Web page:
The Lead: Competing with Airbnb, Airlines’ New Fees

Competing with Airbnb

Hoteliers are finding Airbnb Inc., an online marketplace for lodging, a strong threat to their businesses. A full-service, 367-room hotel called Public opened this summer on Manhattan’s Lower East Side, and Ian Schrager, Public’s owner and veteran hotelier, plans to compete with Airbnb with competitive room rates. Public has no front desk, no concierge, and no luggage attendant which helps keep costs low.

Our View: Competing with industry disruptors and game changers requires leaders to formulate offensive and defensive strategies. Disruption should be treated as both an opportunity and a threat. It helps to think like an entrepreneur and understand that outside-the-box thinking will help leaders keep pace with or even outpace their disruptors.
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Airlines’ New Fees

Travelers should be wary of buying a bargain fare for flights as new fees could nullify their savings. Some airlines have started a gate-service fee which charges travelers who buy their cheapest fare a fee if they have a carry-on bag that doesn’t fit under their seat. The fee is $25 for the standard baggage fee (for the first checked bag) and an additional $25 penalty.

Our View: New pricing structures need to be communicated with customers to avoid complaints and damages to your brand that could lose you customers. Making only a small amount of changes per year and communicating changes well in advance so customers are not surprised are a couple of ways banks charge fees without threatening customer satisfaction.
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Google to Purchase Part of HTC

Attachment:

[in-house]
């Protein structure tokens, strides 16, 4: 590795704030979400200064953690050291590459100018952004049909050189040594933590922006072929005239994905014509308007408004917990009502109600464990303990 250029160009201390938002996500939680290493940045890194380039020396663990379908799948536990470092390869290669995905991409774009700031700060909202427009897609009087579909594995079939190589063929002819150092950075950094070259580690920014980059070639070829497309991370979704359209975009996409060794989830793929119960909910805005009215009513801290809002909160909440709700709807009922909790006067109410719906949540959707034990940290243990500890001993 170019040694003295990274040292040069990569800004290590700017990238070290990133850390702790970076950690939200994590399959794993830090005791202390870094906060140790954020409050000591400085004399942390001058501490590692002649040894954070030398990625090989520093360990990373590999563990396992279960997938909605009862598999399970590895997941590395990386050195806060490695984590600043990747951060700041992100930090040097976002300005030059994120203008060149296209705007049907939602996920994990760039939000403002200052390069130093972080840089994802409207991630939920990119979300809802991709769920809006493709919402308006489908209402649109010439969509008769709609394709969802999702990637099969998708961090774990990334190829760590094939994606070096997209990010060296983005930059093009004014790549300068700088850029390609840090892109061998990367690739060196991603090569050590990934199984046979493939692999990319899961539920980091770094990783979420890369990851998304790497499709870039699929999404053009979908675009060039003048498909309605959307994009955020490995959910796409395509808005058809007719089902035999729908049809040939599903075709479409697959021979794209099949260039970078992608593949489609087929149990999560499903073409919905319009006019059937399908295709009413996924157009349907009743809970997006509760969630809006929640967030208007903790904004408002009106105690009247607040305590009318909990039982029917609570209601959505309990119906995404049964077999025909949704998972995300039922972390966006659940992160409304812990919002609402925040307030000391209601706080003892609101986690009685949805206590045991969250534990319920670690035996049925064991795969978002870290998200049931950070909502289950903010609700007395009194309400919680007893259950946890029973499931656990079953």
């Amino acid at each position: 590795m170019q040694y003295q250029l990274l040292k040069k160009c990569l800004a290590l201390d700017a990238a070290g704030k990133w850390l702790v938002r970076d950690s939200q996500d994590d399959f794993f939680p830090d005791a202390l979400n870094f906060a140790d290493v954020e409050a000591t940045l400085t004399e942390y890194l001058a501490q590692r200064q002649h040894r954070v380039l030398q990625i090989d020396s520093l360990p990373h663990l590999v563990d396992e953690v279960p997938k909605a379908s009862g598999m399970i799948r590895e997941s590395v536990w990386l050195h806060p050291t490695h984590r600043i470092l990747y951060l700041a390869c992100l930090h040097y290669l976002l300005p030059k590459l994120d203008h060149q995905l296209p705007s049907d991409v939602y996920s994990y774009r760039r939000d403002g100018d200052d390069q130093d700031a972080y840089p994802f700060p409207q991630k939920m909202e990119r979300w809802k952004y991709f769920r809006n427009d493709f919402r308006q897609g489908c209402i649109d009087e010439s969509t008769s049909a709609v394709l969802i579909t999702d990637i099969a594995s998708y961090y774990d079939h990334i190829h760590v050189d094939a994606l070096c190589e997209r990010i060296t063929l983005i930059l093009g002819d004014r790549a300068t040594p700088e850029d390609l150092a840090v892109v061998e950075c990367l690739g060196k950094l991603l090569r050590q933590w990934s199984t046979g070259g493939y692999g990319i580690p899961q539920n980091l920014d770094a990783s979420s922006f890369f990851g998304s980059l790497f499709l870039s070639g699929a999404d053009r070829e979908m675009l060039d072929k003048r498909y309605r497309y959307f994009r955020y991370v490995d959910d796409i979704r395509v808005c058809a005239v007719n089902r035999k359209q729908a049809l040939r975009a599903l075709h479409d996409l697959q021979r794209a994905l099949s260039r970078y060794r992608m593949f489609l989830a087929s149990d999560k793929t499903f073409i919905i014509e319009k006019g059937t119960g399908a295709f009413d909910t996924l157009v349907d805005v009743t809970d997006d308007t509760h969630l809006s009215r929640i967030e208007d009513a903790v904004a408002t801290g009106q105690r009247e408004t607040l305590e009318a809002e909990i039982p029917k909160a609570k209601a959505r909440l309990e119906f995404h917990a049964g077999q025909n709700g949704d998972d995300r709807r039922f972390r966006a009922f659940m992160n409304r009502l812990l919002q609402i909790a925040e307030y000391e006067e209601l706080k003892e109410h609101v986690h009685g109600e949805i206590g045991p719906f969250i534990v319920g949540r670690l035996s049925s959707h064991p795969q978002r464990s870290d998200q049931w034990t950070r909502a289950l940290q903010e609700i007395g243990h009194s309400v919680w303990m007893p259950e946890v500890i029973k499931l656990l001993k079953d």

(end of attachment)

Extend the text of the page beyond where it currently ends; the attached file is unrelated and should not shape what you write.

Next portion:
In efforts to crack the handset market, Google said it will buy a part of struggling Taiwanese smartphone maker HTC Corp. for $1.1 billion in cash. “We are investing for the long run,” said Google hardware chief Rick Osterloh. About 2,000 HTC employees who had already been working on the Pixel smartphone line will join Google.

Our View: Transitioning acquired employees into the new company’s procedures methodically over time can help them overcome resistance to change. The new employees will adopt new policies and procedures when leaders assign a company representative that employees respect to demonstrate effective collaboration.
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Grocery Home Delivery Directly to Your Refrigerator

Walmart partnered with a security company called August, which makes locks that can be monitored on a smartphone. Deliveries made by a Walmart driver to a customer who isn’t home can receive a one-time passcode for the smart lock that’s authorized by the customer in order to place the packages inside the home and away in the kitchen. The door locks automatically once the driver leaves.

Our View: Leaders face the challenge of balancing privacy protections with technological conveniences. When businesses are transparent about what information they collect from customers, why they collect it, and how they’ll use it, consumers can make better decisions regarding the complex system of privacy protection habits and taking advantage of modern conveniences.
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Tesla’s Supercharging Stops Gaining Proximity to More Amenities

Currently, Tesla owners can charge their cars in just thirty minutes, and while most electric-car owners require at least an hour, thirty minutes is still a long time compared to the expediency of a gas station. Tesla plans to ease this burden by building their Supercharging stops near restaurants and coffee shops.

Our View: Leaders who focus on the customer experience outpace their competitors. The current trend shows that customers place value and service over price. With the exception of companies that want to be seen as a low-cost provider, making customer service the top priority can make price less relevant.
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